In his letter to the committee, Schlissel wrote, “We are frankly somewhat skeptical about whether (a center) will be possible in light of the many competing demands we face.”

Another recommendation was for retirees to receive the health benefits of full-time faculty members and to establish “health retirement savings accounts” for employees over 55. But the incremental costs of the various options were “out of the range of financial prudence,” Schlissel wrote.

Roth said all the reasons behind the administration’s decisions were “exclusively financial considerations with minimal regard to community impact.”

The University must “strike a balance between salary and benefits,” Schlissel said.

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  • Aloaner

    I’m glad the University is looking at the inadequacy and lack of competitiveness of TAP, but I’m surprised it didn’t also consider the Employee Education Program, which offers a woefully small amount of tuition assistance for employees seeking to further their education. An employee can take classes at Brown for free–if they are accepted into a degree program. That presents challenges since acceptance at Brown is highly competitive and scheduling may prevent the employee from being able to do the job or do the education. It’s a catch 22. For courses outside the University, even those deemed work-related, the subsidy barely covers a single class at the $2,500/FY limit. What a joke.

  • Bobbo

    I am not sure why Brown should continue to assist faculty (who are hardly poor) with tuition assistance for their children to attend other universities. This is another welfare program for folks who are not needy. Let faculty members apply for financial aid like other parents if the cannot afford the full cost of tuition. If this program is cut, Brown could actually improve its financial aid packages to students applying to Brown.

  • Aloaner

    @Bobbo The TAP program applies to all Brown employees, not just faculty. It helps a lot of families with a range of incomes.

    • Bobbo

      If TAP applies to more than faculty, then it should be means tested. Why should a professer with lifetime tenure get this benefit?Or a senior brown admistrator? He/she can take out a loan to send his child to college–just like other hard working Americans. The money should be used to attract students who need financial aid to Brown. Let’s bolster Brown’s financial aid program, hire more computer science professors and keep renovating campus housing. To me these are higher priorities. The pool of talented PhDs is vast. Brown will be able to get talented faculty even with TAP.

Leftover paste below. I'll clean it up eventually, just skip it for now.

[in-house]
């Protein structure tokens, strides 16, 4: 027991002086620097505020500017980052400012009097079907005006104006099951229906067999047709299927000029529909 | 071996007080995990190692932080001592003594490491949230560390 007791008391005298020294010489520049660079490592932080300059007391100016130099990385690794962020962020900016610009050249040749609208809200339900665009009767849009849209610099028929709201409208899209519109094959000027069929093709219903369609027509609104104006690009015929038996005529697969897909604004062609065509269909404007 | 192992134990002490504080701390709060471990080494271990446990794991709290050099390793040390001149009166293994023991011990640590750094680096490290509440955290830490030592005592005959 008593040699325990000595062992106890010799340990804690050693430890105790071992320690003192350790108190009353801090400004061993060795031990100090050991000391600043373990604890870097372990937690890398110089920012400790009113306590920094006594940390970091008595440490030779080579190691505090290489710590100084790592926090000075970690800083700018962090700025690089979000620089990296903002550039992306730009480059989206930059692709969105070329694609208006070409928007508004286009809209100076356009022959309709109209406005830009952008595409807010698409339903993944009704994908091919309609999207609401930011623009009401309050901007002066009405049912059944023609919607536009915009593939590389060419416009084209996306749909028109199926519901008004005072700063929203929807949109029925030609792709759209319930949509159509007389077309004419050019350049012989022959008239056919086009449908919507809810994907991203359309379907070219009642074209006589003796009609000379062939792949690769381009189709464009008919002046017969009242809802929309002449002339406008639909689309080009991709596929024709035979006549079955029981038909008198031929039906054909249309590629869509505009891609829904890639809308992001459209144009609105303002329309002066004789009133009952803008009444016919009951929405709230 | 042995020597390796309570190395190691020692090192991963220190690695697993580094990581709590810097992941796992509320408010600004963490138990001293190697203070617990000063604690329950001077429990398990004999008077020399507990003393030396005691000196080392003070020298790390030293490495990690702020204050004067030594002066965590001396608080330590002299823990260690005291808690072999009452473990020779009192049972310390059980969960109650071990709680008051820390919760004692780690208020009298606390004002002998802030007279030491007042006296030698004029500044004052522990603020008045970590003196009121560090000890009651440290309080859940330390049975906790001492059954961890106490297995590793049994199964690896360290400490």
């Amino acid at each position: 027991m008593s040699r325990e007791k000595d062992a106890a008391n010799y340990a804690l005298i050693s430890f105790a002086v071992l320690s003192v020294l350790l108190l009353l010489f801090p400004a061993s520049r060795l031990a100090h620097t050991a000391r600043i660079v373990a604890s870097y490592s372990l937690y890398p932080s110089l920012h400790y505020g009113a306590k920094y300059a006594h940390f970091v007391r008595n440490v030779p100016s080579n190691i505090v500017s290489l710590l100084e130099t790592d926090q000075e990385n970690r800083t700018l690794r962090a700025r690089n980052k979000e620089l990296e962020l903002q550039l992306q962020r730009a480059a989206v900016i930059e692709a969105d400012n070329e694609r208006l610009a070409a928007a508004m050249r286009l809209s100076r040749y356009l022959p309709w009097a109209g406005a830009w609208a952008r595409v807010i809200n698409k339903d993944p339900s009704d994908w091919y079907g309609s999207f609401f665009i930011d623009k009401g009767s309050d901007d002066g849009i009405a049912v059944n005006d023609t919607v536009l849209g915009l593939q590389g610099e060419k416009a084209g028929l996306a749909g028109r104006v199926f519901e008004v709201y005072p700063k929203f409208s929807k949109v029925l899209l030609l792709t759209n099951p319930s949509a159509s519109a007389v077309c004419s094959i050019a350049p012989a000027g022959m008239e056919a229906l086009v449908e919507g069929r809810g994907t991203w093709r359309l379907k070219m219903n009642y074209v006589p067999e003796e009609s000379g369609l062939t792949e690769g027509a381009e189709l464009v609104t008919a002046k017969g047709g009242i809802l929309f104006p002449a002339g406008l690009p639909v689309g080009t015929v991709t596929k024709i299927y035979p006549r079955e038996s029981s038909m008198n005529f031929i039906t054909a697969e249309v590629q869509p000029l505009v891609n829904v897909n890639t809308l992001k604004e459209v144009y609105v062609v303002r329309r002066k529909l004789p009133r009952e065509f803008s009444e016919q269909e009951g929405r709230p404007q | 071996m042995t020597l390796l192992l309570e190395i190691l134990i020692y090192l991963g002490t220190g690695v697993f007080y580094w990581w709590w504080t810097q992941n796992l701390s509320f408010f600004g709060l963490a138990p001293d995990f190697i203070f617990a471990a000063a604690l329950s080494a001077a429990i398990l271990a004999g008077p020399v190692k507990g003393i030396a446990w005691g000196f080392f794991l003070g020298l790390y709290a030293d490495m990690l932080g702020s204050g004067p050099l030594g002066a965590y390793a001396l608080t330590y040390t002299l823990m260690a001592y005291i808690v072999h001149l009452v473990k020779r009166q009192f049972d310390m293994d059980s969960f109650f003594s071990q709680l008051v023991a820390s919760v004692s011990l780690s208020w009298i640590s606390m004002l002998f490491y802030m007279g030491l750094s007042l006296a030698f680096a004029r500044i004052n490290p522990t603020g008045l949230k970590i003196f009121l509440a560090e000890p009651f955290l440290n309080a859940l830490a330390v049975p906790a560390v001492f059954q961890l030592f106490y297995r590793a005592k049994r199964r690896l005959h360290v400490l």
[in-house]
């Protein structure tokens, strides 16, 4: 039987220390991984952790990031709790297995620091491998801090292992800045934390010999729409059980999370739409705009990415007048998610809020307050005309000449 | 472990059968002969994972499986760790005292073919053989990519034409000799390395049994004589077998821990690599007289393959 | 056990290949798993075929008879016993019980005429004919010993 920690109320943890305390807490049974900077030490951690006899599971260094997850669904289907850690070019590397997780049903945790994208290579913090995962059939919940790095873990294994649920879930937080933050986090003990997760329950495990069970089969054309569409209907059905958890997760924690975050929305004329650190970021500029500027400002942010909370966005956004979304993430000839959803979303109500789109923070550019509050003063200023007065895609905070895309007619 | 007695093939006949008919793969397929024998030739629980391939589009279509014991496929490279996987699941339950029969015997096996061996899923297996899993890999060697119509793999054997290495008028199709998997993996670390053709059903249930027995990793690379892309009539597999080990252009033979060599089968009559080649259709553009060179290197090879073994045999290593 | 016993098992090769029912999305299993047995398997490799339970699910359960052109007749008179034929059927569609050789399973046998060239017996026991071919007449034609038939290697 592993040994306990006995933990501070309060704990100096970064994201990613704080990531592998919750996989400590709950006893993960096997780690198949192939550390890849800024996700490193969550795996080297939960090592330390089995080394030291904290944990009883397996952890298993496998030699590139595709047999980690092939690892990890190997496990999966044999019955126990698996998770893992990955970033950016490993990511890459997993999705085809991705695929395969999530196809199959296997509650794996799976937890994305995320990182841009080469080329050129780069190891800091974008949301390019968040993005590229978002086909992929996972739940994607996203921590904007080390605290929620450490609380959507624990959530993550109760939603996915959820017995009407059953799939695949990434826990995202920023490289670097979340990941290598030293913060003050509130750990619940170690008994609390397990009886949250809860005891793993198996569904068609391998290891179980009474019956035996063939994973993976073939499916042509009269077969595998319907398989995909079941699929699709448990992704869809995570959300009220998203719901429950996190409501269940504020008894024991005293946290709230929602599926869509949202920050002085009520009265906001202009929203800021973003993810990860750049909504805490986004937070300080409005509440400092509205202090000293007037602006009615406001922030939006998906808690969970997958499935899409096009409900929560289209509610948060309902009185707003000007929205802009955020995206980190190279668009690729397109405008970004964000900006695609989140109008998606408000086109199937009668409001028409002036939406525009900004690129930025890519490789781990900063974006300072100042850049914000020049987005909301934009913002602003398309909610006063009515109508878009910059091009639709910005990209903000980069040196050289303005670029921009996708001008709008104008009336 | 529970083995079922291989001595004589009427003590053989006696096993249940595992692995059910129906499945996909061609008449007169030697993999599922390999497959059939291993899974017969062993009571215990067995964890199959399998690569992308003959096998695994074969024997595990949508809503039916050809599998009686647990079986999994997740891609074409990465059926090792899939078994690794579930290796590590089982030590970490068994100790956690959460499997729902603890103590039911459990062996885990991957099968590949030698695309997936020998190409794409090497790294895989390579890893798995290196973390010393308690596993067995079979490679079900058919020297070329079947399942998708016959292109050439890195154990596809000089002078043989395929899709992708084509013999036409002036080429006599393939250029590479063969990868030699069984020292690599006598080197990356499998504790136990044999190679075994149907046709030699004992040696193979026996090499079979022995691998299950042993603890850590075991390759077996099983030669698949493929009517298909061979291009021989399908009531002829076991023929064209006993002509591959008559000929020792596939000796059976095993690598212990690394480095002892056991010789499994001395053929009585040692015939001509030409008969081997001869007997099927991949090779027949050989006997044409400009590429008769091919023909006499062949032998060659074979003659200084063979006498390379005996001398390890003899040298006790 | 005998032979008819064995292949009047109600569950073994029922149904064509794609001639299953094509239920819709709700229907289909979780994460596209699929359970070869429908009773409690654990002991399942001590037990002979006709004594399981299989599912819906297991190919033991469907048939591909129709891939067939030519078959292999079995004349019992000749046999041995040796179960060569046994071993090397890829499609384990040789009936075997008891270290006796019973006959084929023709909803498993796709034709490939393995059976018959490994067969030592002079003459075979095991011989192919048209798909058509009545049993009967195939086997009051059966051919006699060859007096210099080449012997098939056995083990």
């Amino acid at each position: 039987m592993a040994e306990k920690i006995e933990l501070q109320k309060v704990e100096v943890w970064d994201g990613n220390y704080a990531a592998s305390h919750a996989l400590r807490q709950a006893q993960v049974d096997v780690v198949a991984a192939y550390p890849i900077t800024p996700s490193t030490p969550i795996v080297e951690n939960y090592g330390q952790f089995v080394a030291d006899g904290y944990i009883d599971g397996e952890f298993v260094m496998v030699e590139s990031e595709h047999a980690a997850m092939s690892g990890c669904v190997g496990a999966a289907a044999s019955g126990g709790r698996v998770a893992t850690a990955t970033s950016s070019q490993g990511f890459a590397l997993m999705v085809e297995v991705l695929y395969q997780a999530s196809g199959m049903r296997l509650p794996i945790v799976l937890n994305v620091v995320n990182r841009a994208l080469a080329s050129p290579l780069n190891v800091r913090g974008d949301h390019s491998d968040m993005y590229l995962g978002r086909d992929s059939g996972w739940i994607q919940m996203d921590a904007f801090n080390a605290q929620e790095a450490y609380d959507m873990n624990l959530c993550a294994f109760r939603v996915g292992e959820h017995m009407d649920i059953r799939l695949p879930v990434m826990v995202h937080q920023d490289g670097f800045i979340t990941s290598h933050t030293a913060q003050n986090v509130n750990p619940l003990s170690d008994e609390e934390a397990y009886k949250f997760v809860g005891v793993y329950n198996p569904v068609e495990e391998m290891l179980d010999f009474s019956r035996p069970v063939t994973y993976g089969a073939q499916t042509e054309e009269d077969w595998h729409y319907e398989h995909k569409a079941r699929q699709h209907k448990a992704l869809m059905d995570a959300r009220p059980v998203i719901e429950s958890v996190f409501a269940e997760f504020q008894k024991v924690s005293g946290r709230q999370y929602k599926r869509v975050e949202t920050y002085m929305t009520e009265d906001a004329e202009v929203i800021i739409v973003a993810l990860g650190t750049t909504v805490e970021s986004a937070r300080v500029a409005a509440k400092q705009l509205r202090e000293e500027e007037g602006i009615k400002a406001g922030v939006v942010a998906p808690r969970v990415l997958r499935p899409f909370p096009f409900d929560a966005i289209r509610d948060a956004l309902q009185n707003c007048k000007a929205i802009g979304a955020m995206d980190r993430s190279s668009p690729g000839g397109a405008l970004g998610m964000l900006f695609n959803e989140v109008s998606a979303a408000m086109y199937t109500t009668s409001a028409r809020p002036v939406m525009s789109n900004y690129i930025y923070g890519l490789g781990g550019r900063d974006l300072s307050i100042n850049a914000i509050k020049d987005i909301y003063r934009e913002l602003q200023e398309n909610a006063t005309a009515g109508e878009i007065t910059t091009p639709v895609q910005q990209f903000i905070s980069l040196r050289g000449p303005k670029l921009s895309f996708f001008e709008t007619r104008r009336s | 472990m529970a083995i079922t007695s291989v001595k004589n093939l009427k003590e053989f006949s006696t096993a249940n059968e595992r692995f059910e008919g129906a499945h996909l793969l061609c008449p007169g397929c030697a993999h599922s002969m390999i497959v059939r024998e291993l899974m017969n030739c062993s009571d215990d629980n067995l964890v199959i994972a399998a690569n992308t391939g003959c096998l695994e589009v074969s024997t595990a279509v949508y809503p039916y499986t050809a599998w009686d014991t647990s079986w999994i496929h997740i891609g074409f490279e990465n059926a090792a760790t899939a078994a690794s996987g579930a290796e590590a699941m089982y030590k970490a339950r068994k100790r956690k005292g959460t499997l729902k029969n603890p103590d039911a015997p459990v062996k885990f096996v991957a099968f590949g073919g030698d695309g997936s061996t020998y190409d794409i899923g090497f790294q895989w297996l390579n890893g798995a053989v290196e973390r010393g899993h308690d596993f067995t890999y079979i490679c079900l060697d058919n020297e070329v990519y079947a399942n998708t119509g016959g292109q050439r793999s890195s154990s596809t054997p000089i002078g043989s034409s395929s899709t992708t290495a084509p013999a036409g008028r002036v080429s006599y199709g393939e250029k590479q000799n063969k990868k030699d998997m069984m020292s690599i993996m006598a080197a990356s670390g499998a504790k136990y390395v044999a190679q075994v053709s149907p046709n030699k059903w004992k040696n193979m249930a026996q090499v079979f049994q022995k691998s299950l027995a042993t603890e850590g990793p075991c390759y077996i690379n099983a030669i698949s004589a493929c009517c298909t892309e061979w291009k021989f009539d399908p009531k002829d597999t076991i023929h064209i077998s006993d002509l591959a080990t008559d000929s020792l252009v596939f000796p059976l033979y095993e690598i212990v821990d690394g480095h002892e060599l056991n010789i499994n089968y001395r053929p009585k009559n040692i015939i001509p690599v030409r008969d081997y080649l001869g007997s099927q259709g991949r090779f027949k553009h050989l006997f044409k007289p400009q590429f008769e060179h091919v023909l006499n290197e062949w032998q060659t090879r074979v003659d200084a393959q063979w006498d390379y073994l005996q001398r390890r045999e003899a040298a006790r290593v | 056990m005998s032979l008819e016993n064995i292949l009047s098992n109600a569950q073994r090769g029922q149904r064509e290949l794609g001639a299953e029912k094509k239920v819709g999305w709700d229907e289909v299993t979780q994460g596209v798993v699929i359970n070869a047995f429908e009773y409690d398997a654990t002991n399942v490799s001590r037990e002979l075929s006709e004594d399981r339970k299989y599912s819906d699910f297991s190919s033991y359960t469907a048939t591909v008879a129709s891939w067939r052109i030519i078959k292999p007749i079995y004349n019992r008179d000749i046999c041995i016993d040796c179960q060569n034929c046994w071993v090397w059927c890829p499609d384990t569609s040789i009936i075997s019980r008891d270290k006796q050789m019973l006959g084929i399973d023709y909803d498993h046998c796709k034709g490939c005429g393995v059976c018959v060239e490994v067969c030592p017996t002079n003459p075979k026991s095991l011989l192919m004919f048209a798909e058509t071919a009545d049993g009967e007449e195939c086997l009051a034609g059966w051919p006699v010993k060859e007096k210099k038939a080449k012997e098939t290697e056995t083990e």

• Anne

    If the administration “thought that increasing the tuition benefit would make Brown a better university,” it would have done so, he added.

    Really? Increasing the tuition benefit would make for happier employees which would make Brown a better university. Giving the tuition benefit to staff without children so that they or their spouse can use it would make other employees happier too. The government continues to screw us over with “middle-class tax cuts” that only affect middle-class people with children, and promised increases to flexible spending accounts turn out to be just for dependent child care and not health care accounts. And Brown discriminates against us by denying us access to a benefit that we have earned just as much as those with children. We work just as hard; sometimes more because we don’t have to leave to pick up children, or attend children’s recitals, sports games, etc. We do just as much as our colleagues with children; why should they receive an extra benefit that we do not? Either give it to everyone or take it away.

  • Brown ’14

    i am so glad they are redesigning the gate and not giving money to these peasants.

  • johnlonergan

    Nipping around the edges. The elephant in the room is that Brown charges $55K/year. Brown employs 4,500 people to teach 8,000 students–that’s $55K/year per student (at $110K cost per employee, including benefits). ALL of Brown’s tuition and fees goes 100% to paying staff costs.

    Brown has 218 departments (look it up on the website) to teach 8,000 students. Does it really need that many?

    Rather than continuously hike too-high commissions, and pad costs, Brown needs to significantly re-think how it educates, and how much it charges. Brown could make significantly more money by educating high school students, international students and alums, and those interested in a Brown course or education.

    Brown needs to do four things well:

    1. Educate people from 8 to 80, including alums and
    those who wish to go to Brown. Charge for it!
    2. Educate millions, not just the 1,600/year who
    choose to live on/near the campus. Charge for it!
    3. Offer a broad spectrum of learning opportunities,
    from Freemium to on-campus. Charge for it!
    4. Offer the best teaching available–not in
    comparison to Stanford or other Ivy schools, but in comparison to Berlitz,
    Google and the best teachers in the world. Charge for it.

    Stop going hat-in-hand to the alums. We’re not your ATM machine. Brown’s endowment is too low, and its costs are too high.

    Time for real strategic planning and a revolution in Brown’s charges and income structure. Until Brown does that, such “strategic
    planning” will simply change buggy whip colors for the next season.

    John Lonergan, BA ’72, Harvard MBA ’76, Medical device
    VC, San Francisco

    Join us in an effort to bring real
    change to Brown at http://www.brownnext250years.com

  • Name withheld for job security

    As usual, the focus of salary and benefits is on the faculty. The rest of us peons who actually keep the place running (without tenure) are afterthoughts at best.

    The cost of college in general has become an absolute insanity. Twice a rate of inflation- why do you suppose that is? Because government-subsidized loans will pay whatever the tuition is, no matter how ridiculous. Colleges have zero incentives to control costs because the money just keeps showing up. Raise tuition and the loans follow suit, no questions asked. It’s like giving someone who already weighs 400 pounds more food whenever they ask for it.